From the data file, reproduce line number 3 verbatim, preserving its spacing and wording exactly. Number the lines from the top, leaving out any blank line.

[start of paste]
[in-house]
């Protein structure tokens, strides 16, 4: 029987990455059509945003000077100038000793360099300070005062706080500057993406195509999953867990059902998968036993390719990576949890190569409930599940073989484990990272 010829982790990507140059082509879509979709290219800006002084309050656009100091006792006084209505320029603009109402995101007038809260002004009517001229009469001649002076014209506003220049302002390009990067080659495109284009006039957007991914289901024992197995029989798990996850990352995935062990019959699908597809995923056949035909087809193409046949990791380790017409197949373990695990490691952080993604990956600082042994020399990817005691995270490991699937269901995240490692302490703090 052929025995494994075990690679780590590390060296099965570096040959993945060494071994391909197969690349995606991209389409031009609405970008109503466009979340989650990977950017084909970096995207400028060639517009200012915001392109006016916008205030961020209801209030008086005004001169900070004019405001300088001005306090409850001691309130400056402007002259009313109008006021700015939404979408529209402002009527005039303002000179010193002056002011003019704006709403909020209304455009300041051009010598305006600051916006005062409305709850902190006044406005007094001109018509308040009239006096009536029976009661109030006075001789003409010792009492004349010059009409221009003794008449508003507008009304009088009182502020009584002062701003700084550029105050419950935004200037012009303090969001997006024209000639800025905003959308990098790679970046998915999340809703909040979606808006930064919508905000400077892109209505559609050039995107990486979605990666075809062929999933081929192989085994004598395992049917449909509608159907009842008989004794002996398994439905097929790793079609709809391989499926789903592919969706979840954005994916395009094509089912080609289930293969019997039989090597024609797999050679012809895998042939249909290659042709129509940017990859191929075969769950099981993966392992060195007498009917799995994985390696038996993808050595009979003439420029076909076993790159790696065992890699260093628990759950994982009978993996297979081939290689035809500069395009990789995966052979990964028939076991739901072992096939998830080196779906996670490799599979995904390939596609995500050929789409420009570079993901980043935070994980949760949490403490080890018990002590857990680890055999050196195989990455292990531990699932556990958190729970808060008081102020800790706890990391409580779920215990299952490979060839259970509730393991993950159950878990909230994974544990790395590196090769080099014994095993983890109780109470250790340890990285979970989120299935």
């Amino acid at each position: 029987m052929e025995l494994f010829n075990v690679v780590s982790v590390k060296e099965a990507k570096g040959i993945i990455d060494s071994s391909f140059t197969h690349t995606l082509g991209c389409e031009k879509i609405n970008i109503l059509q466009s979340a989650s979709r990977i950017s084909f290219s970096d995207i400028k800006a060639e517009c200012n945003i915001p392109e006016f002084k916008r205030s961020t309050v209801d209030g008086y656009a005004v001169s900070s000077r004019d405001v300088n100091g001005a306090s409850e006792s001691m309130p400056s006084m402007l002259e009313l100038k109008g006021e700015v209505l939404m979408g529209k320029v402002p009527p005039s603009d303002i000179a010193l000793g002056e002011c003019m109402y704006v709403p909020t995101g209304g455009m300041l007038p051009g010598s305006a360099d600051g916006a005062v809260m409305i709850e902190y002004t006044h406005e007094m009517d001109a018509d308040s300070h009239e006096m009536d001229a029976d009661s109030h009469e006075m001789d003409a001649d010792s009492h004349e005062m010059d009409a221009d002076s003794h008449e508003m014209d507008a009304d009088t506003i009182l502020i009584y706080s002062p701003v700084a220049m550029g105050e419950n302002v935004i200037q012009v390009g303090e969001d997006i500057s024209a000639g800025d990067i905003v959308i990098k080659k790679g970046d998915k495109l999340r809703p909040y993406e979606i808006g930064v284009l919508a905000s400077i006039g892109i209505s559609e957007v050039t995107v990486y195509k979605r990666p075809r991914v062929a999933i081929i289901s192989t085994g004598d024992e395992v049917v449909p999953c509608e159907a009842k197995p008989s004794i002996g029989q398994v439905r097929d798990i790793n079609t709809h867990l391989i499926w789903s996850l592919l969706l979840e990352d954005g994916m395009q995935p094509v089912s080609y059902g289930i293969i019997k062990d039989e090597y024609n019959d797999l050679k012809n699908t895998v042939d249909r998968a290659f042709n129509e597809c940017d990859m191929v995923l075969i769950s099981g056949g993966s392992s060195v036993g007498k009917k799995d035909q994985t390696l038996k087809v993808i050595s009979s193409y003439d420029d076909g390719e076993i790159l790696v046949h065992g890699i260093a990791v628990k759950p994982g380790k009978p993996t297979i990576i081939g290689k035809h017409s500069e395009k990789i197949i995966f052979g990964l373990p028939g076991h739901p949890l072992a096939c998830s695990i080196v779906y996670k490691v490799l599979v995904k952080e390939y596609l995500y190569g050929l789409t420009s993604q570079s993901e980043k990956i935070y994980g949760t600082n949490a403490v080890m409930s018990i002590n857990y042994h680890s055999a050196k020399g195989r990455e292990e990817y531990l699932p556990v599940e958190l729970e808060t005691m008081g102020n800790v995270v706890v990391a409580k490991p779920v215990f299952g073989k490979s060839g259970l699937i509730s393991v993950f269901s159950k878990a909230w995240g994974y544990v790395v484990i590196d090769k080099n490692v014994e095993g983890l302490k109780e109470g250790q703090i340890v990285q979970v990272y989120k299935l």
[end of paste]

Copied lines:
């Amino acid at each position: 029987m052929e025995l494994f010829n075990v690679v780590s982790v590390k060296e099965a990507k570096g040959i993945i990455d060494s071994s391909f140059t197969h690349t995606l082509g991209c389409e031009k879509i609405n970008i109503l059509q466009s979340a989650s979709r990977i950017s084909f290219s970096d995207i400028k800006a060639e517009c200012n945003i915001p392109e006016f002084k916008r205030s961020t309050v209801d209030g008086y656009a005004v001169s900070s000077r004019d405001v300088n100091g001005a306090s409850e006792s001691m309130p400056s006084m402007l002259e009313l100038k109008g006021e700015v209505l939404m979408g529209k320029v402002p009527p005039s603009d303002i000179a010193l000793g002056e002011c003019m109402y704006v709403p909020t995101g209304g455009m300041l007038p051009g010598s305006a360099d600051g916006a005062v809260m409305i709850e902190y002004t006044h406005e007094m009517d001109a018509d308040s300070h009239e006096m009536d001229a029976d009661s109030h009469e006075m001789d003409a001649d010792s009492h004349e005062m010059d009409a221009d002076s003794h008449e508003m014209d507008a009304d009088t506003i009182l502020i009584y706080s002062p701003v700084a220049m550029g105050e419950n302002v935004i200037q012009v390009g303090e969001d997006i500057s024209a000639g800025d990067i905003v959308i990098k080659k790679g970046d998915k495109l999340r809703p909040y993406e979606i808006g930064v284009l919508a905000s400077i006039g892109i209505s559609e957007v050039t995107v990486y195509k979605r990666p075809r991914v062929a999933i081929i289901s192989t085994g004598d024992e395992v049917v449909p999953c509608e159907a009842k197995p008989s004794i002996g029989q398994v439905r097929d798990i790793n079609t709809h867990l391989i499926w789903s996850l592919l969706l979840e990352d954005g994916m395009q995935p094509v089912s080609y059902g289930i293969i019997k062990d039989e090597y024609n019959d797999l050679k012809n699908t895998v042939d249909r998968a290659f042709n129509e597809c940017d990859m191929v995923l075969i769950s099981g056949g993966s392992s060195v036993g007498k009917k799995d035909q994985t390696l038996k087809v993808i050595s009979s193409y003439d420029d076909g390719e076993i790159l790696v046949h065992g890699i260093a990791v628990k759950p994982g380790k009978p993996t297979i990576i081939g290689k035809h017409s500069e395009k990789i197949i995966f052979g990964l373990p028939g076991h739901p949890l072992a096939c998830s695990i080196v779906y996670k490691v490799l599979v995904k952080e390939y596609l995500y190569g050929l789409t420009s993604q570079s993901e980043k990956i935070y994980g949760t600082n949490a403490v080890m409930s018990i002590n857990y042994h680890s055999a050196k020399g195989r990455e292990e990817y531990l699932p556990v599940e958190l729970e808060t005691m008081g102020n800790v995270v706890v990391a409580k490991p779920v215990f299952g073989k490979s060839g259970l699937i509730s393991v993950f269901s159950k878990a909230w995240g994974y544990v790395v484990i590196d090769k080099n490692v014994e095993g983890l302490k109780e109470g250790q703090i340890v990285q979970v990272y989120k299935l």